Medical center creates case and tour for baby delivery


Wheatie Desautel, a CMC nurse and member of the Colville Tribes, acts as a tour bus guide as the hospital takes policy influencers on a tour of the reservation. - Scott Hunter photo

It's not easy for most people in policy-making positions far away to appreciate what the word "rural" actually means. That's a problem when it could mean life or death.

That's a point people with Coulee Medical Center's obstetrics program tried to make last week with a regional bus ride and presentation aimed at those who can influence policies that can either make it possible or impossible for the hospital to continue delivering babies.

Leaders at the hospital fee strongly that stopping that service would endanger lives in the local area, especially given the high mortality experience for American Indian mothers in the state, which is more than double that of mothers in other categories. But offering that service requires CMC to staff the hospital with a host of experts, or keep them on call, round the clock. With belts tightening for small rural hospitals, that's a fact that has led many small hospitals around the country to stop offering that service.

Last Wendesday a small busload of guests got a jarring tour around the Colville Indian Reservation on a bus borrowed from the Grand Coulee Dam Senior Center.

Among them, Dr. Tom Benedetti, a former vice chairman of the Department of Obstetrics and Gynecology at the University of Washington; Amber Weisth, Washington State Hospital Association's assistant director of maternal and infant health initiatives; Vicki Holleman-Perez, district representative for the office of Congressman Dan Newhouse; representatives from insurance companies, and more.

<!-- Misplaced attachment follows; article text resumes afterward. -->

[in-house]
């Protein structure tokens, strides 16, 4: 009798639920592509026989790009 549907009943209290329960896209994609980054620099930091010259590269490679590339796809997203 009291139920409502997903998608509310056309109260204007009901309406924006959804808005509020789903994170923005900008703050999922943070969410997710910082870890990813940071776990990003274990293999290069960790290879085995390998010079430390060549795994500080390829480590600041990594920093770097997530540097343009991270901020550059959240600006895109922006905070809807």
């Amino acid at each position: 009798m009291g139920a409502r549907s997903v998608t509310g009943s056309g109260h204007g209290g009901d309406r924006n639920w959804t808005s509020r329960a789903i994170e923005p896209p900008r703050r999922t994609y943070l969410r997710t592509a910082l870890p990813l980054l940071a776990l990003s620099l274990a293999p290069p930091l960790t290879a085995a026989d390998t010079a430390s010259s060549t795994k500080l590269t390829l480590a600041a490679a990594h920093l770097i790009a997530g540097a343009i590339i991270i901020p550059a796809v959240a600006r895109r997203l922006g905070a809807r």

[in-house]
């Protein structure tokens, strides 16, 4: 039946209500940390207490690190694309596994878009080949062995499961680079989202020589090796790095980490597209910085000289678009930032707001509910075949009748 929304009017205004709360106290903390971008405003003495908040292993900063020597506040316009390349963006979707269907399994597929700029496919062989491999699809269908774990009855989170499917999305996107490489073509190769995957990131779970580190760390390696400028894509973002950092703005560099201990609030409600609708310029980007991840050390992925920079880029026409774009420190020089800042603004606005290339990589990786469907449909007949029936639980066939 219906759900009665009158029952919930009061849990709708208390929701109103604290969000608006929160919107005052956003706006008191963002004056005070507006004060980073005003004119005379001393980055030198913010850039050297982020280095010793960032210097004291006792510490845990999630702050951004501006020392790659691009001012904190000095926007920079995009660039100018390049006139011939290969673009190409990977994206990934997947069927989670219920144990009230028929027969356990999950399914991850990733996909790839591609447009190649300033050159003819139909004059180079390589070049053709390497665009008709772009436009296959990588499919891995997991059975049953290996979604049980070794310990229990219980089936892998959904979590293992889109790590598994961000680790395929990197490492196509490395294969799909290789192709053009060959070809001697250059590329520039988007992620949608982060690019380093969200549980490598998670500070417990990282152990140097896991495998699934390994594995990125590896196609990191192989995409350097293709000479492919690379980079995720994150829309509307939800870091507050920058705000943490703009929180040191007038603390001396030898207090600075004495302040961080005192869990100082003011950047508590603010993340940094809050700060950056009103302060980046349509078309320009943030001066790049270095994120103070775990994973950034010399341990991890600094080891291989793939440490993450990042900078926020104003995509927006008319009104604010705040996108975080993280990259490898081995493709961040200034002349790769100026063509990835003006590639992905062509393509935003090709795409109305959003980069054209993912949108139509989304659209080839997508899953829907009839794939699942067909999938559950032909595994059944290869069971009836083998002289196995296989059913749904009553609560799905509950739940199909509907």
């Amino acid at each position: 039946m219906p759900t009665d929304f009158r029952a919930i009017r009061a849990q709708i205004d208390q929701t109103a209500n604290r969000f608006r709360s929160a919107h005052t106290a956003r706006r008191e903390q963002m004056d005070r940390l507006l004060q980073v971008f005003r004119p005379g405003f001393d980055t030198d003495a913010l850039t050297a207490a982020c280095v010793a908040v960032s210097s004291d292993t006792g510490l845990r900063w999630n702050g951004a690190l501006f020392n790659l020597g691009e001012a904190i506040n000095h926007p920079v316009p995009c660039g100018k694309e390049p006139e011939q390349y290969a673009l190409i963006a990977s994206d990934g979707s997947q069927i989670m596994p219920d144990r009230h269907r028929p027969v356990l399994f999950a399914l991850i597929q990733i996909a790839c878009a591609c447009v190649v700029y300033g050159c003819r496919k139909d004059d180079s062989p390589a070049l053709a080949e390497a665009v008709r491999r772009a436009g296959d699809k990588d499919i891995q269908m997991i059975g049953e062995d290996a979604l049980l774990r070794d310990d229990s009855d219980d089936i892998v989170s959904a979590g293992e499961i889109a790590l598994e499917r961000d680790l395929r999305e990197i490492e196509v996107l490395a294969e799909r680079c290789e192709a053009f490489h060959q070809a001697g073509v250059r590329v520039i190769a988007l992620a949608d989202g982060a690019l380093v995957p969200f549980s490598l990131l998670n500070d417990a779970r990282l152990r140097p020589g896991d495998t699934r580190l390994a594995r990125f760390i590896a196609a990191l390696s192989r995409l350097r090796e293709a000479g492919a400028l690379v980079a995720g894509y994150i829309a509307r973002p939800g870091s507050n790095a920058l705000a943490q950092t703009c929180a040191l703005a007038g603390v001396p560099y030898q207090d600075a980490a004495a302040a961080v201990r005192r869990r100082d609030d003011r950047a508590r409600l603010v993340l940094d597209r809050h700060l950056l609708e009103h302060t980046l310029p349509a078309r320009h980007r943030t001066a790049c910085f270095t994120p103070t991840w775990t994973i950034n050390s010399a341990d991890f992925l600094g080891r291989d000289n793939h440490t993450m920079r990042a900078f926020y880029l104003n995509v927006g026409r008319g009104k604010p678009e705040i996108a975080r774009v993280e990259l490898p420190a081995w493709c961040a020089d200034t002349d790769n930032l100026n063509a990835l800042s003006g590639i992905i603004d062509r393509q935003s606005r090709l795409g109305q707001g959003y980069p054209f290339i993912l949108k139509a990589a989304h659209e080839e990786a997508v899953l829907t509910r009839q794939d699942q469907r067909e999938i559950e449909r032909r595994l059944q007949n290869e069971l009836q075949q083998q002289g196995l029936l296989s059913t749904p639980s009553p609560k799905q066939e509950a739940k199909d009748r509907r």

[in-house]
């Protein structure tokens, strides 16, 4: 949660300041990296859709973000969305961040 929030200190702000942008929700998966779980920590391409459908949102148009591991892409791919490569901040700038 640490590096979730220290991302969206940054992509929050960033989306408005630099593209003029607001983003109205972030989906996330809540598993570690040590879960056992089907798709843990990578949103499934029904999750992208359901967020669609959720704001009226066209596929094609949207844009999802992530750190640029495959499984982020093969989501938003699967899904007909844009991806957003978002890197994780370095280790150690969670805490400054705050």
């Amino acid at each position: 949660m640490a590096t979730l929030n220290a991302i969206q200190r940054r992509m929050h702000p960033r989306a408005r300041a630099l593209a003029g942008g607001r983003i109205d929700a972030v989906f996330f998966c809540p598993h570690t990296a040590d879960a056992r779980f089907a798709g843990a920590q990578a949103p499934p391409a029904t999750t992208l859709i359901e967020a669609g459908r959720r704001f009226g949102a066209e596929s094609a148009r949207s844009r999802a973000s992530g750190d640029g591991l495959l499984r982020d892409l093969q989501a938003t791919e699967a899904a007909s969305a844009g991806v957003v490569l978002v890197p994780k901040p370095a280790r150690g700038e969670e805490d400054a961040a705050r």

Coulee Medical Center ER and Walk-In Care

They saw firsthand, riding from Nespelem, to Keller and back, how far it is just to Coulee Medical Center, let alone to any of the next nearest facilities, all another hour or more away.

Treated to a traditional dinner at the Nespelem Community Center after that ride, the visitors heard stories from local people whose children would not have survived without CMC nearby.

CMC's Dr. Andrew Castrodale, one of a team who gathered research for the presentation, said that learning of the high death rate for pregnant American Indian women in Washington was sobering.

"I was shocked by that," Castrodale told them. "I know the disparities, and I know that we're doing the best we can; I thought, how much worse would that look if we weren't here?"

And losing obstetrics services for a rural hospital also means other capabilities go away, as a complex array of inter-related expertise begins to unravel.

Nurse Beth Goetz said at a briefing earlier in the day that CMC has delivered babies for several women this year who could not have been transfered anywhere, even by helicopter. On a map, she pointed out a "humongous gap" in this part of the state that would not have obstetrics services if CMC would join other hospitals nearby that are close to losing the service.

"It's why we feel so stongly about this," she said. "It's just the safety of our moms and our babies and our families."

They also credited Dawn Lovelace, the nurse midwife who started delivering babies at the hospital decades ago, and who recruited Castrodale, calling her the "mother" of the service at CMC.


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